When a large company has to deal with events that might cast it in a negative light — outsourcing of jobs, embezzlement or bankruptcy to name a few — it's not uncommon for a public relations campaign to be mounted to minimize the damage to its image. Nor is it unusual for such "crisis" communications to extend to the Internet and for messages to be posted on talk boards, comment sections or blogs to help shape the public's view.

And yet it's difficult not to feel a twinge of disappointment at the news that the University of Maryland was engaged in just such an effort to minimize the public hostility that school officials knew would accompany their decision one year ago to join the Big Ten Conference. Somehow, one expects Maryland's flagship university to be more straightforward and direct — a place of knowledge and truthfulness and not "spin."

It's not clear whether anything strictly unethical has happened here. The school's code of conduct appears to be silent on matters of public relations technique. And a school official told The Sun's Jeff Barker that UM did not hire what one consultant referred to as the "special PR agencies who work in the digital space who bombard blogs and newspaper sites where no one puts their name."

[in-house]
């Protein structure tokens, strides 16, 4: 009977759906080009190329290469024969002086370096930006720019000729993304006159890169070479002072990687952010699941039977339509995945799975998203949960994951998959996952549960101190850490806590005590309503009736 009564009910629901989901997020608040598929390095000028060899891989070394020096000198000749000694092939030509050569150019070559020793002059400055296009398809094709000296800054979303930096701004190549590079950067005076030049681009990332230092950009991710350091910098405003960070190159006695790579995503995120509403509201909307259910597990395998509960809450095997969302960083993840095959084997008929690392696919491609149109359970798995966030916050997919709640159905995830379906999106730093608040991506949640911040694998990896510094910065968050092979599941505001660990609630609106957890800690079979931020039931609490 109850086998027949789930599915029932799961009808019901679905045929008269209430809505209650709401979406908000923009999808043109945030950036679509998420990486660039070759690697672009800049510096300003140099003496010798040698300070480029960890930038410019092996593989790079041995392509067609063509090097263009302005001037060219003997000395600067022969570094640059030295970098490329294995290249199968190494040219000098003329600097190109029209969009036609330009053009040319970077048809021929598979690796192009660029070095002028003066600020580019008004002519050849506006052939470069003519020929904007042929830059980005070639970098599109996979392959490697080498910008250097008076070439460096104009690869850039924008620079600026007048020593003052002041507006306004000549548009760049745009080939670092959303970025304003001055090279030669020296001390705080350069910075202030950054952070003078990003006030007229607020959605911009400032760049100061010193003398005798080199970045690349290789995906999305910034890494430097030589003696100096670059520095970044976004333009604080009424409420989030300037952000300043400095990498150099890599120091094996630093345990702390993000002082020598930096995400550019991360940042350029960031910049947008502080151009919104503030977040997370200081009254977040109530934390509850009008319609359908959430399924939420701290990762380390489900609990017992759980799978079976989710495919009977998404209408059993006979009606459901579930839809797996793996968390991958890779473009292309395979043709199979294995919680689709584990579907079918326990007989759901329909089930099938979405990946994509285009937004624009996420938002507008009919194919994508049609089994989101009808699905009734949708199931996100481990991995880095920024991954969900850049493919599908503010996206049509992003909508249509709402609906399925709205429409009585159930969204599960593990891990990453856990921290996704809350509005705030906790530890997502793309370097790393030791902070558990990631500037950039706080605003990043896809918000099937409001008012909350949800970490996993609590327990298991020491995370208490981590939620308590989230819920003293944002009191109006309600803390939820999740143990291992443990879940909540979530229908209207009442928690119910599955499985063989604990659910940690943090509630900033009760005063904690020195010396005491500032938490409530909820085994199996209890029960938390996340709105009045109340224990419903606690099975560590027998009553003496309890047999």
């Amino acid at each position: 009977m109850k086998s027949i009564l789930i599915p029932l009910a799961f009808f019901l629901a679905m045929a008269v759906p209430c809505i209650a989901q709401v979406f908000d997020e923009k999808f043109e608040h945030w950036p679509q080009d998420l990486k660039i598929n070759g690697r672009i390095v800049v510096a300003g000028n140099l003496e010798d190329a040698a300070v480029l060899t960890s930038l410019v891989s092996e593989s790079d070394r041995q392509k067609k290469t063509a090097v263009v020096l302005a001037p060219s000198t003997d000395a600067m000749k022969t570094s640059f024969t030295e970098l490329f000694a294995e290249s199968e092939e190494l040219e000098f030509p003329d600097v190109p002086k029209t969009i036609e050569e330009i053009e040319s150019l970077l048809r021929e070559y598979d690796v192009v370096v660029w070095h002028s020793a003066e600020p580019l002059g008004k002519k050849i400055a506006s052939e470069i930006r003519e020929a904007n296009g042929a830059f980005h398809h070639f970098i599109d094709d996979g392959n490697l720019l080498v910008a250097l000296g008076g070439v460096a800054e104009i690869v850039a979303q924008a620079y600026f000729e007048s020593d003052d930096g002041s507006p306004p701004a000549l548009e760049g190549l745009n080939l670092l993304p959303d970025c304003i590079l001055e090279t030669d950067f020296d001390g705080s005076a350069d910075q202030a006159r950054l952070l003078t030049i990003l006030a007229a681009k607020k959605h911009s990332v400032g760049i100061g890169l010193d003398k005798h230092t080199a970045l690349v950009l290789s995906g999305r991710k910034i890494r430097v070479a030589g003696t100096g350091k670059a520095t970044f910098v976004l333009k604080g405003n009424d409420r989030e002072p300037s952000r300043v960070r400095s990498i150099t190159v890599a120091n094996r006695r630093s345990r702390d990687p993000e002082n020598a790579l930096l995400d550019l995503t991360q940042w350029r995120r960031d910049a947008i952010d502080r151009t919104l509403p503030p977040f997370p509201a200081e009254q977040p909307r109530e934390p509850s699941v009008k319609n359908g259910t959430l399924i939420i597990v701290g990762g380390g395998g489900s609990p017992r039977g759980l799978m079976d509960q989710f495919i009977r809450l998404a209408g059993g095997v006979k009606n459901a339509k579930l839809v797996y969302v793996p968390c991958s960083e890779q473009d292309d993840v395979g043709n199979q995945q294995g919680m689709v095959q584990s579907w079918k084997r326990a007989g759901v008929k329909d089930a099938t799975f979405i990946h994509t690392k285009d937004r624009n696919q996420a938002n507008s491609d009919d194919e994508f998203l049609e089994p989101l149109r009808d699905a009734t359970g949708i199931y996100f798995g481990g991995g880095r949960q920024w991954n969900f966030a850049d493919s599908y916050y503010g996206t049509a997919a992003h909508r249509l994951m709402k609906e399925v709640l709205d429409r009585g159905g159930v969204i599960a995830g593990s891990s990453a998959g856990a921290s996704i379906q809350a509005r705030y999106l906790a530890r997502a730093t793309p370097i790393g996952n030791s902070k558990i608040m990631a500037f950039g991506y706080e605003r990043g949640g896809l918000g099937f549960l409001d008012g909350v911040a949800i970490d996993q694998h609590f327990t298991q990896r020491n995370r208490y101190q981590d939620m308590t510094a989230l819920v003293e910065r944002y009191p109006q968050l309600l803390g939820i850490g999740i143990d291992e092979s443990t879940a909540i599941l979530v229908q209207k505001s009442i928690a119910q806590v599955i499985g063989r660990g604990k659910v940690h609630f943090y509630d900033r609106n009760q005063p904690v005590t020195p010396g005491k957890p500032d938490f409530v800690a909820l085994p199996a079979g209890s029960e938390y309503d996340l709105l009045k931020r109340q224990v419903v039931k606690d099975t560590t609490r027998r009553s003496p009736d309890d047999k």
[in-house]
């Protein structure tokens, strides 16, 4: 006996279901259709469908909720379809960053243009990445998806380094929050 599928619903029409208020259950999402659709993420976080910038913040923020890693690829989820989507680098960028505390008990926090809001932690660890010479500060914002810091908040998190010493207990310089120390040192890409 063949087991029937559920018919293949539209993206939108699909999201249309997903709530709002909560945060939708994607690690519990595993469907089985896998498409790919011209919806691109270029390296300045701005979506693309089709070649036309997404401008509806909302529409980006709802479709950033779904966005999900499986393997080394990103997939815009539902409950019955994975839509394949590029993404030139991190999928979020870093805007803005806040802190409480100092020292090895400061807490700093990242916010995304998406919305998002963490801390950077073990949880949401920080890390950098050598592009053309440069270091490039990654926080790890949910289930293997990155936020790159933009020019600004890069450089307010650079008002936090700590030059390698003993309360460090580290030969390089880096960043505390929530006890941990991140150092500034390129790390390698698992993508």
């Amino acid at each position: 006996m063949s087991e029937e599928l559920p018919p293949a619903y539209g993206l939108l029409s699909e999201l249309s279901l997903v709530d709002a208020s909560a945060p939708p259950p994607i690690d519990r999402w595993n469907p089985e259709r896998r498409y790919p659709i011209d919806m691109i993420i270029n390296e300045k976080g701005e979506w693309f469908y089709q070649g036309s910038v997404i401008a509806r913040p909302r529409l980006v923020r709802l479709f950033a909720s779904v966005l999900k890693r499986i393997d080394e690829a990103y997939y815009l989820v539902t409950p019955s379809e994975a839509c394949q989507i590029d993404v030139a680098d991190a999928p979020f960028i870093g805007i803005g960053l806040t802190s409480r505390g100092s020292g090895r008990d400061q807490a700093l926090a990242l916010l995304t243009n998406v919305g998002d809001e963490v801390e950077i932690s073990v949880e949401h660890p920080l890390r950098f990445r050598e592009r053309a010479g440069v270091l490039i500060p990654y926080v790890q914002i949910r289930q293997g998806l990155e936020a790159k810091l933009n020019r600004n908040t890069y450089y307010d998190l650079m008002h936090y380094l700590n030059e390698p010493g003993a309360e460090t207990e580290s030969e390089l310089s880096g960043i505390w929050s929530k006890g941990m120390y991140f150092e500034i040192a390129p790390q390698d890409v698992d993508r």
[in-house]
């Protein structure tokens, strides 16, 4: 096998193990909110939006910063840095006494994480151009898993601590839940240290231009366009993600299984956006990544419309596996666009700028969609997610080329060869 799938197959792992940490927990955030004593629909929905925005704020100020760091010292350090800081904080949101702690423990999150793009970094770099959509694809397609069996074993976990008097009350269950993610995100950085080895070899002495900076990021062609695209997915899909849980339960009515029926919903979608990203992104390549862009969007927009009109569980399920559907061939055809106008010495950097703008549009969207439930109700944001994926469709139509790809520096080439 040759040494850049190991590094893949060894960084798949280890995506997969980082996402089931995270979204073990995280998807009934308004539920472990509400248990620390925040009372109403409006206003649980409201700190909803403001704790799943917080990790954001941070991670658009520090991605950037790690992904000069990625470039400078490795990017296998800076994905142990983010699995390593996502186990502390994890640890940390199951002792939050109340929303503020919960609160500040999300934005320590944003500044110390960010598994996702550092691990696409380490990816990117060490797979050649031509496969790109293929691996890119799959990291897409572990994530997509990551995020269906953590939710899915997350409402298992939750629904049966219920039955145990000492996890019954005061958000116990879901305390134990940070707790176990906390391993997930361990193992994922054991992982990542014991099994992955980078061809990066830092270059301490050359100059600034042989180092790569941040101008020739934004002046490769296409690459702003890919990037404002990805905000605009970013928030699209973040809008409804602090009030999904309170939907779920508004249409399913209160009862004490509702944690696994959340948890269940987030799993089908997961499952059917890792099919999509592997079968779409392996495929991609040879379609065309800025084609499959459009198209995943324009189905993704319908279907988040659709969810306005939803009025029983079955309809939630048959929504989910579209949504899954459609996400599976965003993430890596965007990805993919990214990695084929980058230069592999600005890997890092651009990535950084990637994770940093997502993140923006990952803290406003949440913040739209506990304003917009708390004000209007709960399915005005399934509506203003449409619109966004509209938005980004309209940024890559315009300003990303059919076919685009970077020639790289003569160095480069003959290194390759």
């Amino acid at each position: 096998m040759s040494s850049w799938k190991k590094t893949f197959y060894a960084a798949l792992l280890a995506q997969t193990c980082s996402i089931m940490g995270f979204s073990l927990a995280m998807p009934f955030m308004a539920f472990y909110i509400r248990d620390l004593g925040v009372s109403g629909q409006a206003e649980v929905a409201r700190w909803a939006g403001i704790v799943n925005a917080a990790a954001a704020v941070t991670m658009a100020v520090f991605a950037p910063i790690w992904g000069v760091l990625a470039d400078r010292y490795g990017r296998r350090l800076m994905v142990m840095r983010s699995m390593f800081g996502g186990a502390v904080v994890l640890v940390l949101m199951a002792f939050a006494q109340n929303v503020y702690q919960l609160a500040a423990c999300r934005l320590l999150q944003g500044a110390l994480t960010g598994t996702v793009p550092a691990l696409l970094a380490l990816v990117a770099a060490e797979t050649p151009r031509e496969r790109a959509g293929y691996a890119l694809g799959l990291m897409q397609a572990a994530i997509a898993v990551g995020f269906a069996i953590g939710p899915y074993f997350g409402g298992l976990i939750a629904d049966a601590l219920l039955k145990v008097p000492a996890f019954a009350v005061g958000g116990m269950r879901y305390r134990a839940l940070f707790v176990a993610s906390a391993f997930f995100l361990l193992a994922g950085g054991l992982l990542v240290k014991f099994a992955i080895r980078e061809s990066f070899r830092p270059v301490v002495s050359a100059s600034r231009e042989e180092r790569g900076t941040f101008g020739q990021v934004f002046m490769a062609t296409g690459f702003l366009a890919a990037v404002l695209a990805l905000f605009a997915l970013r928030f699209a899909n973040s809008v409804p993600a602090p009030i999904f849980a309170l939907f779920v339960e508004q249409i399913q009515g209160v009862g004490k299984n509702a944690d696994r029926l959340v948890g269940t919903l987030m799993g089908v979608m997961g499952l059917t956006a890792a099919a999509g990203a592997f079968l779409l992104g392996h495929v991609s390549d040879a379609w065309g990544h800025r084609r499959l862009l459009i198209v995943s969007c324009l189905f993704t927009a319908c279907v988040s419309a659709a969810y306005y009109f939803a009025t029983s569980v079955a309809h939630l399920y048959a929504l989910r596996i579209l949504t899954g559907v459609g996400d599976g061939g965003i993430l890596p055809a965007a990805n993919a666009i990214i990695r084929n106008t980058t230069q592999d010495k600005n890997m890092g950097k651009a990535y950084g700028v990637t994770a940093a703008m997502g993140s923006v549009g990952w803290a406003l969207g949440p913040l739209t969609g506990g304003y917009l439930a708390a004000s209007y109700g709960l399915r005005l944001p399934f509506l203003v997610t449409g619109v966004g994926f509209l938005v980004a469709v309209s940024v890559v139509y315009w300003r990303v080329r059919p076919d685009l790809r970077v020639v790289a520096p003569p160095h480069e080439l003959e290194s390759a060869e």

Nor would we find fault that the school considered first leaking the news to Scott Van Pelt, the ESPN commentator, Maryland alumnus and unabashed school booster (although such handling of a major news story would probably not have endeared the school to the network's competitors). That's pretty conventional behavior — had the school chosen to go that route.

Rather, there's a nagging discomfort with the notion that such a prestigious institution where a distinguished faculty offer lessons on such lofty topics as the nature of existence, morality and religion, would not hold itself to a higher standard than to spend one nanosecond in the grubby business of "drop[ping] positive messages into the blogs," as an official described it.

It's one thing to post information, ideally with attribution, that might correct inaccuracies posted somewhere in cyberspace. It's another to misrepresent oneself as a cheering fan who supports the school's decision to leave the Atlantic Coast Conference and just wants to talk it up. We'd like to know how much of UM's effort was the former and how much the latter.

The move to the Big Ten is probably the correct one for Maryland — as we noted at the time for various reasons — but this is just more evidence that the institution did not handle the decision particularly well. It was made abruptly and with little involvement with the faculty, students or other stakeholders. That such a secretive process was accompanied by a rather secretive PR campaign appears to be par for the course.


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